Incontinence Of The Elderly

Urinary incontinence (UI) is linked with age. Because of this, people (especially women) are more affected. However, there are many ways to treat the root cause of problems such as urinary tract infections, vaginal infections, constipation, or taking medication. Older people and UI caregivers need to consider possible contributions to their condition to receive appropriate treatment. If you have long-term UI, it may be due to weak or irritable bladder muscles caused by Parkinson’s disease, multiple sclerosis or bladder muscle damage, diseases that affect agility such as arthritis, and prostate complications in men. To gain more knowledged about this multiple sclerosis you can click this page in such ideal manner.

As mentioned above, if the muscles around the bladder and around the urethra (the tube through which the urethra passes) lose control of the muscles, they control urine. If muscle function is affected in any way, it can release and maintain urine.

Your doctor will ask about your medical history or problem with the medication you are taking to for urinary incontinence assessment. Sometimes surgery or pain can be problematic. Eventually, your doctor may recommend doing a urine or blood test that measures your bladder muscle function, or by maintaining a urine log to assess the severity of the problem.

Types of incontinence

• Stress Incontinence: This is the most common UI type, and occurs more in young and middle-aged women (sometimes starting menopause). This occurs when urine comes out after pressure on the bladder with exercise, laughter, sneezing or force.

• Urinary Incontinence: There is a strong urge for this type of UI just before urination, so it is not enough time to reach the toilet before it is released. This occurs more often in older people with other diseases such as diabetes, Alzheimer’s disease, Parkinson’s disease, multiple sclerosis and stroke.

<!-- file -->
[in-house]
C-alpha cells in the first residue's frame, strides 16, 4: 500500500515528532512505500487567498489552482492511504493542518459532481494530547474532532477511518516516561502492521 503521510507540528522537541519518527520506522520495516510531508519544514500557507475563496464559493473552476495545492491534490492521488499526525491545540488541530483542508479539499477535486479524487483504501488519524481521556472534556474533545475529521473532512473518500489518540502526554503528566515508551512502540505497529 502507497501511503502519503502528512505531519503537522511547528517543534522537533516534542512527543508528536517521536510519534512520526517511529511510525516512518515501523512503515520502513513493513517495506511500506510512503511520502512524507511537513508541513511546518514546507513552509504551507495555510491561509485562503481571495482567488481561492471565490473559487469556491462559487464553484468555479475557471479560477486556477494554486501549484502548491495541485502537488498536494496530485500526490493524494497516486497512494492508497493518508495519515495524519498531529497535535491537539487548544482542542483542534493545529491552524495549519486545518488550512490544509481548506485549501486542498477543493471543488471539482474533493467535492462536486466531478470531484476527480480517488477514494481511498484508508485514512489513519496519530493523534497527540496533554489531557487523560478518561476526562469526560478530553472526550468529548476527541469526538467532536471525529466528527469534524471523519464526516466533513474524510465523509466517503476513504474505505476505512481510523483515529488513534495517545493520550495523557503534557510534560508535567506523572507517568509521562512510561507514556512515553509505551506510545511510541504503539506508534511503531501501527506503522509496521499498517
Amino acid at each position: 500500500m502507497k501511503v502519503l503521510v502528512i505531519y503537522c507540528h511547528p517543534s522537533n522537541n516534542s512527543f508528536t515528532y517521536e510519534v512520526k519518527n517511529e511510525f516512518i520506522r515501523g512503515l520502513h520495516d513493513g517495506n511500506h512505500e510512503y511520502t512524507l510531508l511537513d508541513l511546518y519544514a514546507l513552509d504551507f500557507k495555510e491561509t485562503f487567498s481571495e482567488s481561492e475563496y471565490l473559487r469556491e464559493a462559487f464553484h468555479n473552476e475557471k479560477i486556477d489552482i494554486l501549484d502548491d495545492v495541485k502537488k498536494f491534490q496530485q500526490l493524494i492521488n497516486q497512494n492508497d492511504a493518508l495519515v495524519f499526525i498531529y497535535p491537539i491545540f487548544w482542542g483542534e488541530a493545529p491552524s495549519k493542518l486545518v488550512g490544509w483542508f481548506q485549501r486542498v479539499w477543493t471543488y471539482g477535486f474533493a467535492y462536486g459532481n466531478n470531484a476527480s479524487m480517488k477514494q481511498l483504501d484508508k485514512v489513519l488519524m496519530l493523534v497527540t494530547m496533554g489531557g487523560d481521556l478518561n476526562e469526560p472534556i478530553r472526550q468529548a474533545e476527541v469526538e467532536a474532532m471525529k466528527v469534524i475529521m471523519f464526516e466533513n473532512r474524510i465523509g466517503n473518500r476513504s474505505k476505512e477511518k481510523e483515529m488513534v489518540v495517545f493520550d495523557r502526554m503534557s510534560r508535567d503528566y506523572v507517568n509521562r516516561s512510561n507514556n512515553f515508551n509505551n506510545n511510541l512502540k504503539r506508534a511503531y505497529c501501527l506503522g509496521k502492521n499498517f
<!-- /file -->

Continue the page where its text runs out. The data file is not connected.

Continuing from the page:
• Overflow incontinence: This type is constantly leaking from a small bladder volume because it is associated with a decrease in the ability to drain urine properly. This is common in people who have prostate problems or who have diabetes or spinal cord injuries.

• Functional incontinence: This type is associated with a decreased ability to move to the bathroom when needed, so it is more common among older people who find it difficult to find and use the bathroom.

TreatmentUrinary incontinence assessment is easy to treat and the confidence and comfort you can control create problems for your doctor.

• Pelvic Muscle Exercises or Kegel Exercises: This type of exercise strengthens the muscles that contain urine. Count the muscles used and count 3 as if you want to stop urine while lying down.

• Biofeedback: The sensor helps to better detect body signals.

• Time void: People reserve urine every hour and can work there.

• Lifestyle changes: Healthy living can help prevent other problems that may indirectly affect urinary incontinence. These may include weight loss, quitting smoking, avoiding alcohol, reducing caffeine intake, preventing constipation and preventing excessive lifting.

• Prescribed drugs: Some medicines help to release and separate urine.

• In women, doctors can inject substances that help strengthen the area around the urethra and close the bladder openings.

• You can choose to use a device that helps with incontinence or surgery.

• You can wear special absorber in clothes.

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